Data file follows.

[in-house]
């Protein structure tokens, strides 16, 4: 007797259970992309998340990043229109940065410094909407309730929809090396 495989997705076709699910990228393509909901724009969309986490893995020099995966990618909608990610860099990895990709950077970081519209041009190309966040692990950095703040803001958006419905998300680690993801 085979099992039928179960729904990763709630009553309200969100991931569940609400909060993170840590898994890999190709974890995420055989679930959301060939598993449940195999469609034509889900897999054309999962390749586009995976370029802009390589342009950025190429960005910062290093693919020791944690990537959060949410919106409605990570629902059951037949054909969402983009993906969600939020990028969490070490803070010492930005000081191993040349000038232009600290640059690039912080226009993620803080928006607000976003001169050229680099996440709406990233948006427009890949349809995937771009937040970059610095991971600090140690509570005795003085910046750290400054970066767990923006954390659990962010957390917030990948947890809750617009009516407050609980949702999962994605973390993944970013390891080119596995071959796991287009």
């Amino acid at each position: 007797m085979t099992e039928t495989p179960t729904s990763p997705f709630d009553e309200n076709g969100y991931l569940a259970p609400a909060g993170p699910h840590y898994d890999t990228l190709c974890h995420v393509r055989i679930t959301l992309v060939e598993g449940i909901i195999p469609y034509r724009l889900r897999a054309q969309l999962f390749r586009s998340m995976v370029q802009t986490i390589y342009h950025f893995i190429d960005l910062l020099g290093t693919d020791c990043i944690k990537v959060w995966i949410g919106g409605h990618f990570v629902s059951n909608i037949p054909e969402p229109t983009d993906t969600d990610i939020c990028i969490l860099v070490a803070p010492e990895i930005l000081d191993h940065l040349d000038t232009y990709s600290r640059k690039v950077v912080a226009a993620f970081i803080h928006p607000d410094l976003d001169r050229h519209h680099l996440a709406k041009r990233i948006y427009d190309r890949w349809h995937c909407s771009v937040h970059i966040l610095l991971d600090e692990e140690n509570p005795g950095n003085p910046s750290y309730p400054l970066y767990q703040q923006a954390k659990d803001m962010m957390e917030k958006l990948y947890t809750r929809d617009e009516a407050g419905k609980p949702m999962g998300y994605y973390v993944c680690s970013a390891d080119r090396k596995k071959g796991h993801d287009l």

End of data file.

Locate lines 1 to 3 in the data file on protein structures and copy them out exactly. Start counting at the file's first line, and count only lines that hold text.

[in-house]
């Protein structure tokens, strides 16, 4: 007797259970992309998340990043229109940065410094909407309730929809090396 495989997705076709699910990228393509909901724009969309986490893995020099995966990618909608990610860099990895990709950077970081519209041009190309966040692990950095703040803001958006419905998300680690993801 085979099992039928179960729904990763709630009553309200969100991931569940609400909060993170840590898994890999190709974890995420055989679930959301060939598993449940195999469609034509889900897999054309999962390749586009995976370029802009390589342009950025190429960005910062290093693919020791944690990537959060949410919106409605990570629902059951037949054909969402983009993906969600939020990028969490070490803070010492930005000081191993040349000038232009600290640059690039912080226009993620803080928006607000976003001169050229680099996440709406990233948006427009890949349809995937771009937040970059610095991971600090140690509570005795003085910046750290400054970066767990923006954390659990962010957390917030990948947890809750617009009516407050609980949702999962994605973390993944970013390891080119596995071959796991287009």
């Amino acid at each position: 007797m085979t099992e039928t495989p179960t729904s990763p997705f709630d009553e309200n076709g969100y991931l569940a259970p609400a909060g993170p699910h840590y898994d890999t990228l190709c974890h995420v393509r055989i679930t959301l992309v060939e598993g449940i909901i195999p469609y034509r724009l889900r897999a054309q969309l999962f390749r586009s998340m995976v370029q802009t986490i390589y342009h950025f893995i190429d960005l910062l020099g290093t693919d020791c990043i944690k990537v959060w995966i949410g919106g409605h990618f990570v629902s059951n909608i037949p054909e969402p229109t983009d993906t969600d990610i939020c990028i969490l860099v070490a803070p010492e990895i930005l000081d191993h940065l040349d000038t232009y990709s600290r640059k690039v950077v912080a226009a993620f970081i803080h928006p607000d410094l976003d001169r050229h519209h680099l996440a709406k041009r990233i948006y427009d190309r890949w349809h995937c909407s771009v937040h970059i966040l610095l991971d600090e692990e140690n509570p005795g950095n003085p910046s750290y309730p400054l970066y767990q703040q923006a954390k659990d803001m962010m957390e917030k958006l990948y947890t809750r929809d617009e009516a407050g419905k609980p949702m999962g998300y994605y973390v993944c680690s970013a390891d080119r090396k596995k071959g796991h993801d287009l």